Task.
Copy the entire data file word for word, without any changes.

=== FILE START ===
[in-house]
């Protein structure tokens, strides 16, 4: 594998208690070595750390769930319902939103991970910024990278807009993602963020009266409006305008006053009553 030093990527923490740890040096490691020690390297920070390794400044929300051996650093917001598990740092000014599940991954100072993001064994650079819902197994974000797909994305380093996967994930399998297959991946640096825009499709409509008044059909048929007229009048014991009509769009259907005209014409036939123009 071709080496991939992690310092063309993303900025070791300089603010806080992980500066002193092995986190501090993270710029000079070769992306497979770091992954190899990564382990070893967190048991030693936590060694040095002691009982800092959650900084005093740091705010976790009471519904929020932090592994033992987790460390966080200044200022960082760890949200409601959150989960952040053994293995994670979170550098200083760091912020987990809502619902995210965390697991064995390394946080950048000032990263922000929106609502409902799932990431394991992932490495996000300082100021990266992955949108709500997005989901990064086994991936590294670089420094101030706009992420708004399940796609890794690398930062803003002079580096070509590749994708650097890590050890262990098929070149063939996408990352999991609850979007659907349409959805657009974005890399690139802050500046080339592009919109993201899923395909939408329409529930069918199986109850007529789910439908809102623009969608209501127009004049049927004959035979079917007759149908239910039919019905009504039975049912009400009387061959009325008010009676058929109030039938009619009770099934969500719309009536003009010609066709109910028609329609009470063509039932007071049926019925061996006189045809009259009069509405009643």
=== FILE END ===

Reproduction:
[in-house]
């Protein structure tokens, strides 16, 4: 594998208690070595750390769930319902939103991970910024990278807009993602963020009266409006305008006053009553 030093990527923490740890040096490691020690390297920070390794400044929300051996650093917001598990740092000014599940991954100072993001064994650079819902197994974000797909994305380093996967994930399998297959991946640096825009499709409509008044059909048929007229009048014991009509769009259907005209014409036939123009 071709080496991939992690310092063309993303900025070791300089603010806080992980500066002193092995986190501090993270710029000079070769992306497979770091992954190899990564382990070893967190048991030693936590060694040095002691009982800092959650900084005093740091705010976790009471519904929020932090592994033992987790460390966080200044200022960082760890949200409601959150989960952040053994293995994670979170550098200083760091912020987990809502619902995210965390697991064995390394946080950048000032990263922000929106609502409902799932990431394991992932490495996000300082100021990266992955949108709500997005989901990064086994991936590294670089420094101030706009992420708004399940796609890794690398930062803003002079580096070509590749994708650097890590050890262990098929070149063939996408990352999991609850979007659907349409959805657009974005890399690139802050500046080339592009919109993201899923395909939408329409529930069918199986109850007529789910439908809102623009969608209501127009004049049927004959035979079917007759149908239910039919019905009504039975049912009400009387061959009325008010009676058929109030039938009619009770099934969500719309009536003009010609066709109910028609329609009470063509039932007071049926019925061996006189045809009259009069509405009643």